“This type of conduct has a direct impact on the future viability of the crab fishery in Alaska and steals crab from the pots of law-abiding fishermen,” Brickley wrote in the brief.

Alaska crab harvests in general have crashed in recent years as populations dwindle in warming waters.

All three men are scheduled for a first court appearance in early May.





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Two feared dead in Alaska cargo plane crash – authorities

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Two feared dead in Alaska cargo plane crash – authorities


Site of a previous plane crash in Alaska dated August 2010 (File photo only from AFP /Alaska Department of Public Safety State Troopers)

Two people were feared dead after a rare cargo plane crashed in the far north of the United States on Tuesday, troopers in Alaska said.

The Douglas DC-4, one of just a handful left in the world, came down just after leaving Fairbanks International Airport in the middle of the vast state.

Alaska State Troopers said the plane had taken off shortly before 10:00 am (1800 GMT) and crashed near the Tanana River moments later.

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“The aircraft slid into a steep hill on the bank of the river where it caught fire,” the state’s Department of Public Safety said.

“No survivors have been located.”

Unconfirmed pictures on social media showed a large fire engulfing trees.

The Federal Aviation Authority (FAA) said it would be involved in a probe into the incident.

“The FAA and the National Transportation Safety Board will investigate,” a statement said.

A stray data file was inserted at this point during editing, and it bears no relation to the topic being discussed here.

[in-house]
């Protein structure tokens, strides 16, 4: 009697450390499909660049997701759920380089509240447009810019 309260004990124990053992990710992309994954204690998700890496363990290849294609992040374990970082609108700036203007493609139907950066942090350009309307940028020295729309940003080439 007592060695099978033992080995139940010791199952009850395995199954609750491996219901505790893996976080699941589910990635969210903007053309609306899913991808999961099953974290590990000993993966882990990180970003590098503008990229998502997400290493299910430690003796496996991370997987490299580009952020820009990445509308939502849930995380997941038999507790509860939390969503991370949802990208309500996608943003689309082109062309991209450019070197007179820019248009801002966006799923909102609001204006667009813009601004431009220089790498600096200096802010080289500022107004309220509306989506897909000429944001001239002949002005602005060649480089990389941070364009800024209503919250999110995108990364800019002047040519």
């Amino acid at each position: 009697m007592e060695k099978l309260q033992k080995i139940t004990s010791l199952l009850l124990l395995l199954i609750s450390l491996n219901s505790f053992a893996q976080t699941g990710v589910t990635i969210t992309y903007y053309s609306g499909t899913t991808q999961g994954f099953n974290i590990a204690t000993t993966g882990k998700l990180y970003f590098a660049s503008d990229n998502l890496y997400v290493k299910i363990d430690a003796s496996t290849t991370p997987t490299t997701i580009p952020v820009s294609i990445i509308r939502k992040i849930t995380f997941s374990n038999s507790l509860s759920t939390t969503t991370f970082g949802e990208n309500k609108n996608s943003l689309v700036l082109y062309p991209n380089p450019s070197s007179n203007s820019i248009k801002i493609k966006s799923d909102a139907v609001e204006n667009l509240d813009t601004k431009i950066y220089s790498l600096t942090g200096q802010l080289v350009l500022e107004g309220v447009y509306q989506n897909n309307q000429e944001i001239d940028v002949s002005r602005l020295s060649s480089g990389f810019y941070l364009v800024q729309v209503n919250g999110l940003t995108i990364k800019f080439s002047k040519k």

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“The NTSB will be the lead agency and provide any updates.”

The Douglas DC-4 was originally built during World War II.

Some of them were used in the Berlin airlift in 1948 and 1949 when Soviet forces cut off supplies to parts of the German city under Allied control.



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Plane crashes into river in Alaska

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Plane crashes into river in Alaska


SAN FRANCISCO: A Douglas DC-4 airplane has crashed into a river in Fairbanks in US state of Alaska on Tuesday, authorities said.

First responders were conducting an “active rescue” Tuesday after the plane crashed in the area of the Tanana River in Fairbanks, according to local officials, reported Xinhua.

Clint Johnson, Alaska chief of the National Transportation Safety Board, said it was not clear how many people were on the Douglas DC-4 when it crashed around 10.30 am shortly after departure south of Fairbanks International Airport.

“We acknowledge the ongoing situation involving the Douglas DC-4 aircraft on the Tanana River near Kallenberg Road,“ the airport said in a statement. “Alaska State Troopers are actively leading the response and we are cooperating with them.”

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A spokesman for Fairbanks International Airport urged the public to avoid the area.

Alaska State Troopers, along with local, state and federal agencies, were responding to the crash near Kallenberg Road on Tuesday morning.

A witness said he heard a loud explosion and saw a plane overhead with an engine on fire, according to a report by the Anchorage Daily News. – Bernama, Xinhua